*looks at last post, coughs*

My university offers JSTOR access to alumni! FUCK YEAH!


*looks at clock*

So, depths of tearful never-speak-to-anybody-ever-again might-have-thought-about-minor-self-harm-if-it-didn’t-feel-so-narcissistic-and-attention-seeking, to being really kind of jolly, in… slightly under 50 minutes. The glass of mead helped.

Hooray for having the emotional stability of a cobweb trampoline in tornado weather!

[Don’t worry, I’m not bipolar. If I did this on a regular basis I’d get worried, but instead it’s just that I when I get upset by some external trigger (and there are only a couple of them), I can get very upset indeed, but then bounce back weirdly quickly.]


So, back to the singing…

They’re warning us! They’re warning us!
One gas mask between the four of us!

Thanks be to God that three of us can run,
So one of us can use it all alone.

Sometimes I think I understand what it must be like to be depressed.

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Jingo, by Terry Pratchett

Perhaps you might be interested in the rest of my ongoing Complete Discworld Reread project?

But… but… but that was much better than I remember it being!

N.B. I have skipped Hogfather, partly because I reviewed it already before starting this re-read project, and partly because I might just read it again at Christmas anyway, which isn’t long now. So I’m moving past it, and may return to it at Christmas if I feel like it.

So, Jingo. Probably my most hated Discworld book. I wasn’t looking forward to this. And yet… it’s weirdly good.

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Seraphina, by Rachel Hartman

Hooray! I read an almost-contemporary book!

And now I have to feel all nervous about reviewing it, as the author is neither incalculably rich and famous nor too dead to use the internet. Ah well. As normal in these cases I’ll try to give a fairly straightforward and to-the-point opinion so as to reduce any potential offense.


What is this?

It’s a relatively low-magic fantasy novel, set in a typical faux-European world, this time with a time period that feels sometime around the renaissance. It’s hard to say exactly – military elements suggest later middle ages (they don’t use guns, for instance), but some court elements suggest early modern, even enlightenment. Perhaps ‘generic historic Europe’ will do. The distinguishing feature are the dragons who live in areas neighbouring the setting country. These are unusually depicted as… well, Vulcans, to be honest. We could say “people with generic sort-of-Asperger’s”, but yeah, no, they’re Vulcans with wings. Who can take human shape.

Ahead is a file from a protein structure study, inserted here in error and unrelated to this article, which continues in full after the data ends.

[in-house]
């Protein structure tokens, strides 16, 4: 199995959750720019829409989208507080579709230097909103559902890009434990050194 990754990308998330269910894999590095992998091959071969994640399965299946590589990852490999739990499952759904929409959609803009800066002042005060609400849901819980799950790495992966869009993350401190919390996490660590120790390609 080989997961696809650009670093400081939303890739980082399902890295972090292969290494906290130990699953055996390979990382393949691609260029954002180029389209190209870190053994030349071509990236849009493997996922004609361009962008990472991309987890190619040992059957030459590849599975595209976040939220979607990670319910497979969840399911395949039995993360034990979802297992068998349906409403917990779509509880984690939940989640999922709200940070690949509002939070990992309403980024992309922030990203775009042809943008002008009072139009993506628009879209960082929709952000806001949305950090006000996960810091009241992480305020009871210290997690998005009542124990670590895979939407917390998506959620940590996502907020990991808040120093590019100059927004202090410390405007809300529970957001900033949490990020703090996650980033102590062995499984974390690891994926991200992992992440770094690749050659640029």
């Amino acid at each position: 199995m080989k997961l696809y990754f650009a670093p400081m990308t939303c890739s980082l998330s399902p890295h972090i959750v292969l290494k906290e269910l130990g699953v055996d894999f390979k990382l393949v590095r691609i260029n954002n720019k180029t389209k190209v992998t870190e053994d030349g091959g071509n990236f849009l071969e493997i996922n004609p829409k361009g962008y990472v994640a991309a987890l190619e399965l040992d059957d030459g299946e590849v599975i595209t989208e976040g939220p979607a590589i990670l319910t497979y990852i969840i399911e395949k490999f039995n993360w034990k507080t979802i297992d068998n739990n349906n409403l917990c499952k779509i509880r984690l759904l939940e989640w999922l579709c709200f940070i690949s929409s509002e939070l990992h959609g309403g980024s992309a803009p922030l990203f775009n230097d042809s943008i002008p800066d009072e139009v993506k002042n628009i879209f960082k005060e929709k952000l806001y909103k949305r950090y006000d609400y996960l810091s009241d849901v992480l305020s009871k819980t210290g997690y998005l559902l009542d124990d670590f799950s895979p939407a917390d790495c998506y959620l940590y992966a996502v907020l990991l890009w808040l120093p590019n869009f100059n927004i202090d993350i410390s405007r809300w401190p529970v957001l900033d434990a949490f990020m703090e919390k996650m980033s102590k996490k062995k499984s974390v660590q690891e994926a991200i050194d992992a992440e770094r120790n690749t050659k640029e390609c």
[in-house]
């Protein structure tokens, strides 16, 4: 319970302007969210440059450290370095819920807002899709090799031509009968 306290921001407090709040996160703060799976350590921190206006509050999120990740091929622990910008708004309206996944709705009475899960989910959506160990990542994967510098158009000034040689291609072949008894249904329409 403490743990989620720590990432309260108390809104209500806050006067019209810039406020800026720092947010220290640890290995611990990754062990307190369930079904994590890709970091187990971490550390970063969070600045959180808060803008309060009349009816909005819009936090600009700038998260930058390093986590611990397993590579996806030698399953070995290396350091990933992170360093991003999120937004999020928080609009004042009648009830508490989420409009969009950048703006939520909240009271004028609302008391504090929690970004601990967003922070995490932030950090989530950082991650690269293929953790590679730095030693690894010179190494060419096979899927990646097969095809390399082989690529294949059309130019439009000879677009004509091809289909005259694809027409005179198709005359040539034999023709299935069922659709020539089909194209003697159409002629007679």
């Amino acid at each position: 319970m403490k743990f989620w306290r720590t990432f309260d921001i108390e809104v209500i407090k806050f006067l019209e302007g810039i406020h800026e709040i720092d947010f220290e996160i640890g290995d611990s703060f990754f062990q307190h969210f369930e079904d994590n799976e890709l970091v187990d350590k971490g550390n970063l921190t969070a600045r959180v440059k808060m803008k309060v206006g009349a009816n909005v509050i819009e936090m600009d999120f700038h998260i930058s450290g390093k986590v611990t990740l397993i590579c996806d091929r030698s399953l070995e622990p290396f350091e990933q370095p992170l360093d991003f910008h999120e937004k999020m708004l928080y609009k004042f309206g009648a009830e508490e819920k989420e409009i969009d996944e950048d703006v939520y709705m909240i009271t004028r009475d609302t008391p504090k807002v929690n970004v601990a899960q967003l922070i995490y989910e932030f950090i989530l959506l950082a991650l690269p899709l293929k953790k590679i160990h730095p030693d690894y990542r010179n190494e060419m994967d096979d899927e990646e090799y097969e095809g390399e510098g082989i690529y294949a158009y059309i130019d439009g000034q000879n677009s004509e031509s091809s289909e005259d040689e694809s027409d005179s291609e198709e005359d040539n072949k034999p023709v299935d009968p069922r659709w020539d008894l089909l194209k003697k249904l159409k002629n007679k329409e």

The protagonist – and first-person narrator – is a young woman, a musician, and the story is just as much her personal story as it is a story of the world around her. She is very unique and special, but has dificulty recognising her own wonderfulness. There is also a man present for her to fall (almost) instantly in love with, though a number of misunderstandings complicate their relationship.

It’s not advertised as part of a series, but apparently there is a sequel. Certainly going by the ‘external’ plot it feels overwhelmingly like the start of a series… but the protagonist’s ‘internal’ arc feels at a point by the end of it where I wouldn’t have been wholly shocked if the author had left off right there.

It’s sometimes advertised as a YA novel, apparently. I don’t know why, but then I don’t understand YA. The protagonist is young, I guess, but is that really all it takes these days to be YA? After all, going by that, 90% of classic fantasy should be called ‘YA’… anyway, I guess there’s nothing egregiously non-YA about this, so whatever. [Not that I really know what’s non-YA either, to be honest. I don’t think I was ever a Young Adult in the marketing sense. I just read whatever seemed interesting]

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